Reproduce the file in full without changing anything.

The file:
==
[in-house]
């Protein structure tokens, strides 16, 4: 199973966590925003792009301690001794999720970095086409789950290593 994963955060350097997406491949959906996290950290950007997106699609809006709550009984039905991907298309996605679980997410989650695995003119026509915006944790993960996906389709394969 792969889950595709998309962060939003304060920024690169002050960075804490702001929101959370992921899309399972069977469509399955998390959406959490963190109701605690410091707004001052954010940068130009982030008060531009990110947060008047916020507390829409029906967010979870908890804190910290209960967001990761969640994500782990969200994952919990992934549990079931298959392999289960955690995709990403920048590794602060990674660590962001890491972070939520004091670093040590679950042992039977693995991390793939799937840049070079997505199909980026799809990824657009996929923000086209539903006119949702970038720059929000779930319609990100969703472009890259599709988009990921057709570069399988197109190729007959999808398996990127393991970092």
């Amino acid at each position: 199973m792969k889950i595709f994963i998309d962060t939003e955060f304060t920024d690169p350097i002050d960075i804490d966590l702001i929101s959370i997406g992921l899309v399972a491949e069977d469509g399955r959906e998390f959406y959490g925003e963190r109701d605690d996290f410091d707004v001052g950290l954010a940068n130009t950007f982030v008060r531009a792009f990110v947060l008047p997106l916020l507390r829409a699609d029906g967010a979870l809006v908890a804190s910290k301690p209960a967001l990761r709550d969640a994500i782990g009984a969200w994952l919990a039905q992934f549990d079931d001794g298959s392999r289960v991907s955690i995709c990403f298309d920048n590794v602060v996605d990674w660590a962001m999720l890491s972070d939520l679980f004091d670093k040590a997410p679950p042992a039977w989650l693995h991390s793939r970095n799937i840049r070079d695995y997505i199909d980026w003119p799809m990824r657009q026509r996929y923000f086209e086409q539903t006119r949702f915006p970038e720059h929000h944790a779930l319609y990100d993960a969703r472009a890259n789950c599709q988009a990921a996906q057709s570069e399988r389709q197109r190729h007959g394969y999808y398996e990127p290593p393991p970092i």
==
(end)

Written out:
[in-house]
């Protein structure tokens, strides 16, 4: 199973966590925003792009301690001794999720970095086409789950290593 994963955060350097997406491949959906996290950290950007997106699609809006709550009984039905991907298309996605679980997410989650695995003119026509915006944790993960996906389709394969 792969889950595709998309962060939003304060920024690169002050960075804490702001929101959370992921899309399972069977469509399955998390959406959490963190109701605690410091707004001052954010940068130009982030008060531009990110947060008047916020507390829409029906967010979870908890804190910290209960967001990761969640994500782990969200994952919990992934549990079931298959392999289960955690995709990403920048590794602060990674660590962001890491972070939520004091670093040590679950042992039977693995991390793939799937840049070079997505199909980026799809990824657009996929923000086209539903006119949702970038720059929000779930319609990100969703472009890259599709988009990921057709570069399988197109190729007959999808398996990127393991970092």
């Amino acid at each position: 199973m792969k889950i595709f994963i998309d962060t939003e955060f304060t920024d690169p350097i002050d960075i804490d966590l702001i929101s959370i997406g992921l899309v399972a491949e069977d469509g399955r959906e998390f959406y959490g925003e963190r109701d605690d996290f410091d707004v001052g950290l954010a940068n130009t950007f982030v008060r531009a792009f990110v947060l008047p997106l916020l507390r829409a699609d029906g967010a979870l809006v908890a804190s910290k301690p209960a967001l990761r709550d969640a994500i782990g009984a969200w994952l919990a039905q992934f549990d079931d001794g298959s392999r289960v991907s955690i995709c990403f298309d920048n590794v602060v996605d990674w660590a962001m999720l890491s972070d939520l679980f004091d670093k040590a997410p679950p042992a039977w989650l693995h991390s793939r970095n799937i840049r070079d695995y997505i199909d980026w003119p799809m990824r657009q026509r996929y923000f086209e086409q539903t006119r949702f915006p970038e720059h929000h944790a779930l319609y990100d993960a969703r472009a890259n789950c599709q988009a990921a996906q057709s570069e399988r389709q197109r190729h007959g394969y999808y398996e990127p290593p393991p970092i």